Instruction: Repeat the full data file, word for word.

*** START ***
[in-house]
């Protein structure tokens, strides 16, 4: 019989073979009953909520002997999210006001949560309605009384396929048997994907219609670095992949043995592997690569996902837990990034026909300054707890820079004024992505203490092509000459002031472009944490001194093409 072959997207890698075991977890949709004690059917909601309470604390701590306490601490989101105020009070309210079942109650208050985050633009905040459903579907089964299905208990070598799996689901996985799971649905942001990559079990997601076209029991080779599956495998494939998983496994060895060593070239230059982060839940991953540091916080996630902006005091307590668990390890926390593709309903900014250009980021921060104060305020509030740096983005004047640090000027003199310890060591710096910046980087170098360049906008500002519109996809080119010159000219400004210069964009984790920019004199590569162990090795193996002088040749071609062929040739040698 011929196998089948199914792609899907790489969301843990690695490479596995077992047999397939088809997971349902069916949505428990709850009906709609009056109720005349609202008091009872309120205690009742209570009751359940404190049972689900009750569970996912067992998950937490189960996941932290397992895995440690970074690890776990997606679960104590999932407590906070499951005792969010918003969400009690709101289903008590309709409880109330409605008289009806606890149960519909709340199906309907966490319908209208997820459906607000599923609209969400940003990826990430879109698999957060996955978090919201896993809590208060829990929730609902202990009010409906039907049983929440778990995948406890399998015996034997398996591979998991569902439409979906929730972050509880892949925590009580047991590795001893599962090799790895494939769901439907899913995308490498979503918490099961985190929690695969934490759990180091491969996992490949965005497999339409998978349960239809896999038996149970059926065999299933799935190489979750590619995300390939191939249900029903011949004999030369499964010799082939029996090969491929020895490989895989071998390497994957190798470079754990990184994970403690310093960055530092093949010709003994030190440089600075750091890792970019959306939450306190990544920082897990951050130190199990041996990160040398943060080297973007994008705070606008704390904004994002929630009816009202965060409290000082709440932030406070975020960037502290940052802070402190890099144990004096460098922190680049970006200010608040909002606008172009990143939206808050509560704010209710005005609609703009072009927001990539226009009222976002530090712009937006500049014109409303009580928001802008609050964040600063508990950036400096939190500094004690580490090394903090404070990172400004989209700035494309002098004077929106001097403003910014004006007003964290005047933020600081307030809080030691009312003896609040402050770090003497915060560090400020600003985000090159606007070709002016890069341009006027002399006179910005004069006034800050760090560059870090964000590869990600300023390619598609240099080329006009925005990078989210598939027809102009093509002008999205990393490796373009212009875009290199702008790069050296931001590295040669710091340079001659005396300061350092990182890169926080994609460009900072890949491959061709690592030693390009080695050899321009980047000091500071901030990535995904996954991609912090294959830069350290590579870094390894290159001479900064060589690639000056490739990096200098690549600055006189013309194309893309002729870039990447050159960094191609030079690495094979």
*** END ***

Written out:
[in-house]
């Protein structure tokens, strides 16, 4: 019989073979009953909520002997999210006001949560309605009384396929048997994907219609670095992949043995592997690569996902837990990034026909300054707890820079004024992505203490092509000459002031472009944490001194093409 072959997207890698075991977890949709004690059917909601309470604390701590306490601490989101105020009070309210079942109650208050985050633009905040459903579907089964299905208990070598799996689901996985799971649905942001990559079990997601076209029991080779599956495998494939998983496994060895060593070239230059982060839940991953540091916080996630902006005091307590668990390890926390593709309903900014250009980021921060104060305020509030740096983005004047640090000027003199310890060591710096910046980087170098360049906008500002519109996809080119010159000219400004210069964009984790920019004199590569162990090795193996002088040749071609062929040739040698 011929196998089948199914792609899907790489969301843990690695490479596995077992047999397939088809997971349902069916949505428990709850009906709609009056109720005349609202008091009872309120205690009742209570009751359940404190049972689900009750569970996912067992998950937490189960996941932290397992895995440690970074690890776990997606679960104590999932407590906070499951005792969010918003969400009690709101289903008590309709409880109330409605008289009806606890149960519909709340199906309907966490319908209208997820459906607000599923609209969400940003990826990430879109698999957060996955978090919201896993809590208060829990929730609902202990009010409906039907049983929440778990995948406890399998015996034997398996591979998991569902439409979906929730972050509880892949925590009580047991590795001893599962090799790895494939769901439907899913995308490498979503918490099961985190929690695969934490759990180091491969996992490949965005497999339409998978349960239809896999038996149970059926065999299933799935190489979750590619995300390939191939249900029903011949004999030369499964010799082939029996090969491929020895490989895989071998390497994957190798470079754990990184994970403690310093960055530092093949010709003994030190440089600075750091890792970019959306939450306190990544920082897990951050130190199990041996990160040398943060080297973007994008705070606008704390904004994002929630009816009202965060409290000082709440932030406070975020960037502290940052802070402190890099144990004096460098922190680049970006200010608040909002606008172009990143939206808050509560704010209710005005609609703009072009927001990539226009009222976002530090712009937006500049014109409303009580928001802008609050964040600063508990950036400096939190500094004690580490090394903090404070990172400004989209700035494309002098004077929106001097403003910014004006007003964290005047933020600081307030809080030691009312003896609040402050770090003497915060560090400020600003985000090159606007070709002016890069341009006027002399006179910005004069006034800050760090560059870090964000590869990600300023390619598609240099080329006009925005990078989210598939027809102009093509002008999205990393490796373009212009875009290199702008790069050296931001590295040669710091340079001659005396300061350092990182890169926080994609460009900072890949491959061709690592030693390009080695050899321009980047000091500071901030990535995904996954991609912090294959830069350290590579870094390894290159001479900064060589690639000056490739990096200098690549600055006189013309194309893309002729870039990447050159960094191609030079690495094979």